Kevin Breel Helps Alleviate the Stigma Surrounding Mental Health

“As you know, we care not only about helping you develop your intellectual passions and pursuits, but also about helping you develop the tools to lead physically, mentally, and emotionally healthy lives,” began Headmaster Brennan, speaking to boys at the year’s opening Health and Wellness Hall. Last year, Roxbury Latin launched a program for RL’s older boys aimed at addressing topics related to health and wellness. This year we will continue that program by bringing to campus individuals who will broach such topics as depression and mental health, addiction, and nutrition. This fall, mental health activist and comedian Kevin Breel spoke not only to students in Hall on September 26, but also to a packed room of Roxbury Latin parents the evening of September 25.

“This conversation, about mental health, has been really personal to me for almost my entire life,” began Kevin. Kevin grew up in Victoria, British Columbia, in a home where his father struggled with depression and addiction. “Growing up in that home, one of the first things that I picked up on as a young boy was that we weren’t supposed to talk about what my father was struggling with. I internalized that it wasn’t to be discussed, because we never talked about it. As a young kid, I’d come home at 2 or 3 on a Wednesday afternoon and find my father passed out, blackout drunk, on the couch. On a Friday night, I would hear a knock at the door and find two Canadian police officers standing at the door to bring my father home from the drunk tank. I thought these experiences were normal, because they were all I knew. No one ever used words like ‘mental health’ or ‘depression,’ ‘addiction’ or ‘alcoholism.’ It was just swept under the rug, and I developed this understanding that this was a secret—something to be ashamed of.”                                        

Kevin went on to discuss the lifeline that his childhood friend, and his friend’s father, afforded him, offering security and a safe haven in an otherwise chaotic family life. He went on to share how that middle school friend was tragically killed in a car accident, and how the grief of that loss triggered his first experience with his own depression. “I remember thinking, ‘No matter what happens today, if the best thing in the world were to happen to me today, I wouldn’t feel joy. I wouldn’t feel happy.’ I was just numb.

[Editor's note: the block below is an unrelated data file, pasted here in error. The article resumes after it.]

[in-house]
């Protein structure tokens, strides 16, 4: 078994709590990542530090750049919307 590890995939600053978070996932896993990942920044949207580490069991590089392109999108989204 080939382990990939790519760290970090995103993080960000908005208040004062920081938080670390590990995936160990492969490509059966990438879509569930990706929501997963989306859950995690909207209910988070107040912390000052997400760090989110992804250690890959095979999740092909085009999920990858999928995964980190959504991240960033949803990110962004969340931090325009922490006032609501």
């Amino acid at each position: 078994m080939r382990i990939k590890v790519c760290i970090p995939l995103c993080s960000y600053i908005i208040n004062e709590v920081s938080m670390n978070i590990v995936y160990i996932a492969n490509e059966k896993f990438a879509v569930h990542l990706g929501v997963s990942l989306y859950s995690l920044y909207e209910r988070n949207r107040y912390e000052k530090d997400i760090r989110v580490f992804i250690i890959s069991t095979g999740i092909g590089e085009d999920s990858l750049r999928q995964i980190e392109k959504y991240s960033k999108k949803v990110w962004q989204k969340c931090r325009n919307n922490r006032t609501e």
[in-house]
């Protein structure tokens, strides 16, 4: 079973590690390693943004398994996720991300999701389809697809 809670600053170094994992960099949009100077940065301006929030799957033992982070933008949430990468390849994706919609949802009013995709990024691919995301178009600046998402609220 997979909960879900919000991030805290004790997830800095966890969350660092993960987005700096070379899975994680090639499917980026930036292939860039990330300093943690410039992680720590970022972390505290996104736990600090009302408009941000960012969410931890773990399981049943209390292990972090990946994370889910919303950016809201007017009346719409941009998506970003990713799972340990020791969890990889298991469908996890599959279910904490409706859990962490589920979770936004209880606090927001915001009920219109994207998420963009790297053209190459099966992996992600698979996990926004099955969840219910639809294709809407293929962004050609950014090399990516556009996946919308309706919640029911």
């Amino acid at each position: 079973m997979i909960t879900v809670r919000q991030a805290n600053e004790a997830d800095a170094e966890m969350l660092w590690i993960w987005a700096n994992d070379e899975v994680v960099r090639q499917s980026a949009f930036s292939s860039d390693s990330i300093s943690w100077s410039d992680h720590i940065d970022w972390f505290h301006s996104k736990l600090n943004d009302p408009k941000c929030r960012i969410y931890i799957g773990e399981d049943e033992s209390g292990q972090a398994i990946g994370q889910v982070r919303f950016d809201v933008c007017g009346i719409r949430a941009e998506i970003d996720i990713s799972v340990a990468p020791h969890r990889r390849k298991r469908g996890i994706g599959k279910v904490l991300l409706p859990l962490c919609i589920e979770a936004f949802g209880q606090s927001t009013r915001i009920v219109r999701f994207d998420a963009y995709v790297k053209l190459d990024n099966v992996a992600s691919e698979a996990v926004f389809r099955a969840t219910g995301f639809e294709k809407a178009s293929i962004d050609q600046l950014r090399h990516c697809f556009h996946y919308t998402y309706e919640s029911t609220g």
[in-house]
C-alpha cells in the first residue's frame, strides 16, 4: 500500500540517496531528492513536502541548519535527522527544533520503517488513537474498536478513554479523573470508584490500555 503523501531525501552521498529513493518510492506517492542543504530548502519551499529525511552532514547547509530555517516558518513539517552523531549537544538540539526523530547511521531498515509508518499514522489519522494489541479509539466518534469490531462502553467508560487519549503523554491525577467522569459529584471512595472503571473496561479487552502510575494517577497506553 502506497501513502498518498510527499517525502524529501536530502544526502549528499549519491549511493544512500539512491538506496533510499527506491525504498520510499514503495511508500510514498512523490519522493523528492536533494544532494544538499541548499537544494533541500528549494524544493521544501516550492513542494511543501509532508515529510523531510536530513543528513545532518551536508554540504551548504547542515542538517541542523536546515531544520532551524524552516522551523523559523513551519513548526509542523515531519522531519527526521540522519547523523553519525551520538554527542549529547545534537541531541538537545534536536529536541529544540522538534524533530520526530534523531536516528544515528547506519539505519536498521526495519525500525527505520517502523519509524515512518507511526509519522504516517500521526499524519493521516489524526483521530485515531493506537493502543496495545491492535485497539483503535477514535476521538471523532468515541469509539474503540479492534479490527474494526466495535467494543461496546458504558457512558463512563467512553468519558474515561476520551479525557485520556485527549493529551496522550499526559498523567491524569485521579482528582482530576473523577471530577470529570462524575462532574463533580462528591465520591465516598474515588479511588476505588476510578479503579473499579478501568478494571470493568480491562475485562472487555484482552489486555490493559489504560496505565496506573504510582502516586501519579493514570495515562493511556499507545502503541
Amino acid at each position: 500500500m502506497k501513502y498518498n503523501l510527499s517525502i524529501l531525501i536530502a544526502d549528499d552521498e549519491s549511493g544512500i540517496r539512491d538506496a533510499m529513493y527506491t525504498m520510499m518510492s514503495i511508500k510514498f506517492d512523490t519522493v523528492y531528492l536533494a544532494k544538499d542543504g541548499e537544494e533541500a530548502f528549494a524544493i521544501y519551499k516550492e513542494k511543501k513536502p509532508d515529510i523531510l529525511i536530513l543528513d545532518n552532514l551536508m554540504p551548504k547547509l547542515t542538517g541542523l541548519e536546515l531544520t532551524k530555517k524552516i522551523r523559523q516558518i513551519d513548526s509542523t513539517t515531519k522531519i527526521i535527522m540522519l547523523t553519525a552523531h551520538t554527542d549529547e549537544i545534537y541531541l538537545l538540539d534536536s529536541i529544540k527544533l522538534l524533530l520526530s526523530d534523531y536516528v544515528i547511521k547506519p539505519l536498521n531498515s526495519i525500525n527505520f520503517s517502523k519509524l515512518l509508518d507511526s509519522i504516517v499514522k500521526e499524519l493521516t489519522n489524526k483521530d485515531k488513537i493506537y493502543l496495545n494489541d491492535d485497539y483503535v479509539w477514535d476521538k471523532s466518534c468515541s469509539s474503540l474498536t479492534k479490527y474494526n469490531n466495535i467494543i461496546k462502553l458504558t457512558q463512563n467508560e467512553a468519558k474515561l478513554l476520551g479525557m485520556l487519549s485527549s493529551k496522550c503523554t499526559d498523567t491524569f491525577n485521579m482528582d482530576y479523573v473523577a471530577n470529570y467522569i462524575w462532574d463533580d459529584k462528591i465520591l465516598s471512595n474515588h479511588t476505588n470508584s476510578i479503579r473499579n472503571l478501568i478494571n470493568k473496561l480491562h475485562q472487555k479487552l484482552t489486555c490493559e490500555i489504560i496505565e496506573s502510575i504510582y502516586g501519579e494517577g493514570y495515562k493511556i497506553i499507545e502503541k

Because Kevin didn’t have the language to describe what he was going through, he didn’t seek help—he didn’t know help was an option. So, as he says, he got good at pretending. He pretended for four years until one February evening, when he was 17, he sat on his bed with a bottle of pills and wrote a suicide note. In a moment of clarity he realized that he’d literally never told anyone what he was feeling, or what he was struggling with. “I thought, how can I quit on myself if I’ve never tried to help myself?” He talked with his mom the next morning, and she immediately connected him with a professional counselor who—several years later—he still sees today.

“We have this culture that treats physical health as real and important, and mental health as, kind of, made up and not okay to talk about,” Kevin explained. “That’s just incorrect, and silly, and—frankly—dangerous.”

Emboldened by the support he received; his promise to be honest about what he was feeling; and by the news of a tragic teenage suicide in a neighboring area, Kevin decided to share his story—with the knowledge that if he reached and helped even one person struggling as he had, it would be worth it.

“We don’t relate to statistics. We relate to stories. We all have a story, and I’ve learned you only have two choices with that story: You can share it, inviting people into it, or you can be ashamed of it, hide it, put up walls. Either you own your story, or it owns you.”

Kevin’s first public talk about his experience was at a TEDx event for youth in 2013. Today, that video of Kevin’s talk has garnered more than 4.4 million views. “So often we think, ‘I want to make a difference in someone’s life, but I don’t know how. I’m not qualified. I don’t have a degree. I don’t know the right things to say.’ I’ve realized that maybe it’s not about any of those things. Maybe it’s just about showing up for someone and letting them know that you care about them, that they can talk to you, that you won’t judge them. We all have that ability and opportunity, but we need to start seeing it as a responsibility. I believe that if we change the conversation, we can change our communities, change our culture. Then maybe we can live in a world where there are not a million suicides a year, but because of the conversations we start right here today, there are zero.”

Kevin Breel’s honest—and often humorous—take on his experience with depression, and his message of ending the stigma around mental illness, resonates with all kinds of audiences. Deftly combining his mental health activism with his comedy, Mr. Breel has been a guest speaker at Harvard, Yale, and MIT, as well as for Fortune 500 Companies, and even for the Government of Canada. His memoir, Boy Meets Depression, achieved critical acclaim. Mr. Breel has been featured on a wide variety of news outlets including NBC, CBS, The Huffington Post, MTV, CNN, Today, and in the Wall Street Journal.